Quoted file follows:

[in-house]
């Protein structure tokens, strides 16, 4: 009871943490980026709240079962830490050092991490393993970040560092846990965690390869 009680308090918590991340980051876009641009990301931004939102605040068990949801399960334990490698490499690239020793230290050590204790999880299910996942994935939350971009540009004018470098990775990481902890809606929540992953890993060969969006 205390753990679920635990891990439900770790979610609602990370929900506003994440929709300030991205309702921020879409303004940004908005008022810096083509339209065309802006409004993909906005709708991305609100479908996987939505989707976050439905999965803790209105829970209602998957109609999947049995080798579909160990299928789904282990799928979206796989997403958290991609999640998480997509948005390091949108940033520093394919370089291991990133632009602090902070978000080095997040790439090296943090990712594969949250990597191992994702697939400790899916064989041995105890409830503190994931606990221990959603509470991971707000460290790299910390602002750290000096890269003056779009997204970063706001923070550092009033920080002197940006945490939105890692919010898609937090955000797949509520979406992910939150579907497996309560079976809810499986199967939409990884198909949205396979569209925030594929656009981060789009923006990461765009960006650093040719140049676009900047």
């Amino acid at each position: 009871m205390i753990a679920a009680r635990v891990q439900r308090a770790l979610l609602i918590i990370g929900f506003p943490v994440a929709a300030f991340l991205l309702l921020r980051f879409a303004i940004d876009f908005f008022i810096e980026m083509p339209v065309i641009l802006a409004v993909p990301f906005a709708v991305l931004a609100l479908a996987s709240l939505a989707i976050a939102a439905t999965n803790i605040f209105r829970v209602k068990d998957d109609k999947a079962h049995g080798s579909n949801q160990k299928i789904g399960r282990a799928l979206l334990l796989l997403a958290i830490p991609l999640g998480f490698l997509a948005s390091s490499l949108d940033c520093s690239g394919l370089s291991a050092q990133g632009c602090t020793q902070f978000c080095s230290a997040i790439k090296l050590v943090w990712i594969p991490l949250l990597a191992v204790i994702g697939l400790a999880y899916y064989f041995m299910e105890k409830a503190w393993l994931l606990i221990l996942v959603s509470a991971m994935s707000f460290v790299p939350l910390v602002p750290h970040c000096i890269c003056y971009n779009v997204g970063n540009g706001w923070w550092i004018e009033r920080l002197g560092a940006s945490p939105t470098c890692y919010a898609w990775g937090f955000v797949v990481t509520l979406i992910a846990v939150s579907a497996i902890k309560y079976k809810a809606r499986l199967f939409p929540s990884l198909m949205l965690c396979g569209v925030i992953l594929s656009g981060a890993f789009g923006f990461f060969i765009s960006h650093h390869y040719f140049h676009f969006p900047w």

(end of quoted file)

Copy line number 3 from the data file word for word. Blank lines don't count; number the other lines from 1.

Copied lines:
């Amino acid at each position: 009871m205390i753990a679920a009680r635990v891990q439900r308090a770790l979610l609602i918590i990370g929900f506003p943490v994440a929709a300030f991340l991205l309702l921020r980051f879409a303004i940004d876009f908005f008022i810096e980026m083509p339209v065309i641009l802006a409004v993909p990301f906005a709708v991305l931004a609100l479908a996987s709240l939505a989707i976050a939102a439905t999965n803790i605040f209105r829970v209602k068990d998957d109609k999947a079962h049995g080798s579909n949801q160990k299928i789904g399960r282990a799928l979206l334990l796989l997403a958290i830490p991609l999640g998480f490698l997509a948005s390091s490499l949108d940033c520093s690239g394919l370089s291991a050092q990133g632009c602090t020793q902070f978000c080095s230290a997040i790439k090296l050590v943090w990712i594969p991490l949250l990597a191992v204790i994702g697939l400790a999880y899916y064989f041995m299910e105890k409830a503190w393993l994931l606990i221990l996942v959603s509470a991971m994935s707000f460290v790299p939350l910390v602002p750290h970040c000096i890269c003056y971009n779009v997204g970063n540009g706001w923070w550092i004018e009033r920080l002197g560092a940006s945490p939105t470098c890692y919010a898609w990775g937090f955000v797949v990481t509520l979406i992910a846990v939150s579907a497996i902890k309560y079976k809810a809606r499986l199967f939409p929540s990884l198909m949205l965690c396979g569209v925030i992953l594929s656009g981060a890993f789009g923006f990461f060969i765009s960006h650093h390869y040719f140049h676009f969006p900047w």